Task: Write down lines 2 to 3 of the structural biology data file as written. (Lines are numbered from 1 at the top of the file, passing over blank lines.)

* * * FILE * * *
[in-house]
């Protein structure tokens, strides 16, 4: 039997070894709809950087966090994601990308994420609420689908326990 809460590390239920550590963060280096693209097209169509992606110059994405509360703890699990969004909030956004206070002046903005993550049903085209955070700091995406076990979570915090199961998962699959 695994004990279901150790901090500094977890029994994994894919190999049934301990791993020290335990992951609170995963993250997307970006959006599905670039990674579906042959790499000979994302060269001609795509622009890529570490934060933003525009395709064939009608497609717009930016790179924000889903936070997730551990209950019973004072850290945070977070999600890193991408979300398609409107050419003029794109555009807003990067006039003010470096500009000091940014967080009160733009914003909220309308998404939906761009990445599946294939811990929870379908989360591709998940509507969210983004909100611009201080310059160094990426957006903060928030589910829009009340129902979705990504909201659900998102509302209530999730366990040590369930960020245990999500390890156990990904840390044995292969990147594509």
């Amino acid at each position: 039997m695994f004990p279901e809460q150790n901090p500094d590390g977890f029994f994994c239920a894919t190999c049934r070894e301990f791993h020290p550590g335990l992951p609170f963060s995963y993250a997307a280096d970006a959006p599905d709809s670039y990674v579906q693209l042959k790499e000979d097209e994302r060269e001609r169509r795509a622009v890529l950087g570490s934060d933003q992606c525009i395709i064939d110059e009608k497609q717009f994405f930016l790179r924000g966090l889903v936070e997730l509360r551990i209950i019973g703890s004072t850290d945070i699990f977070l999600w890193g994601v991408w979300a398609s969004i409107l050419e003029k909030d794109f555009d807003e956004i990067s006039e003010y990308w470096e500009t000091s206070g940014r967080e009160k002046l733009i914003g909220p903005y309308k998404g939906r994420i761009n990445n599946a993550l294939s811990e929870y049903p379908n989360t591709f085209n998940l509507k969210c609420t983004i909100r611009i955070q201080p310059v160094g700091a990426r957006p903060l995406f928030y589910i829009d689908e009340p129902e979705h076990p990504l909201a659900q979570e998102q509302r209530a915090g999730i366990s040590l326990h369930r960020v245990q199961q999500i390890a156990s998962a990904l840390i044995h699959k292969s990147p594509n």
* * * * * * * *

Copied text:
């Protein structure tokens, strides 16, 4: 039997070894709809950087966090994601990308994420609420689908326990 809460590390239920550590963060280096693209097209169509992606110059994405509360703890699990969004909030956004206070002046903005993550049903085209955070700091995406076990979570915090199961998962699959 695994004990279901150790901090500094977890029994994994894919190999049934301990791993020290335990992951609170995963993250997307970006959006599905670039990674579906042959790499000979994302060269001609795509622009890529570490934060933003525009395709064939009608497609717009930016790179924000889903936070997730551990209950019973004072850290945070977070999600890193991408979300398609409107050419003029794109555009807003990067006039003010470096500009000091940014967080009160733009914003909220309308998404939906761009990445599946294939811990929870379908989360591709998940509507969210983004909100611009201080310059160094990426957006903060928030589910829009009340129902979705990504909201659900998102509302209530999730366990040590369930960020245990999500390890156990990904840390044995292969990147594509």
């Amino acid at each position: 039997m695994f004990p279901e809460q150790n901090p500094d590390g977890f029994f994994c239920a894919t190999c049934r070894e301990f791993h020290p550590g335990l992951p609170f963060s995963y993250a997307a280096d970006a959006p599905d709809s670039y990674v579906q693209l042959k790499e000979d097209e994302r060269e001609r169509r795509a622009v890529l950087g570490s934060d933003q992606c525009i395709i064939d110059e009608k497609q717009f994405f930016l790179r924000g966090l889903v936070e997730l509360r551990i209950i019973g703890s004072t850290d945070i699990f977070l999600w890193g994601v991408w979300a398609s969004i409107l050419e003029k909030d794109f555009d807003e956004i990067s006039e003010y990308w470096e500009t000091s206070g940014r967080e009160k002046l733009i914003g909220p903005y309308k998404g939906r994420i761009n990445n599946a993550l294939s811990e929870y049903p379908n989360t591709f085209n998940l509507k969210c609420t983004i909100r611009i955070q201080p310059v160094g700091a990426r957006p903060l995406f928030y589910i829009d689908e009340p129902e979705h076990p990504l909201a659900q979570e998102q509302r209530a915090g999730i366990s040590l326990h369930r960020v245990q199961q999500i390890a156990s998962a990904l840390i044995h699959k292969s990147p594509n």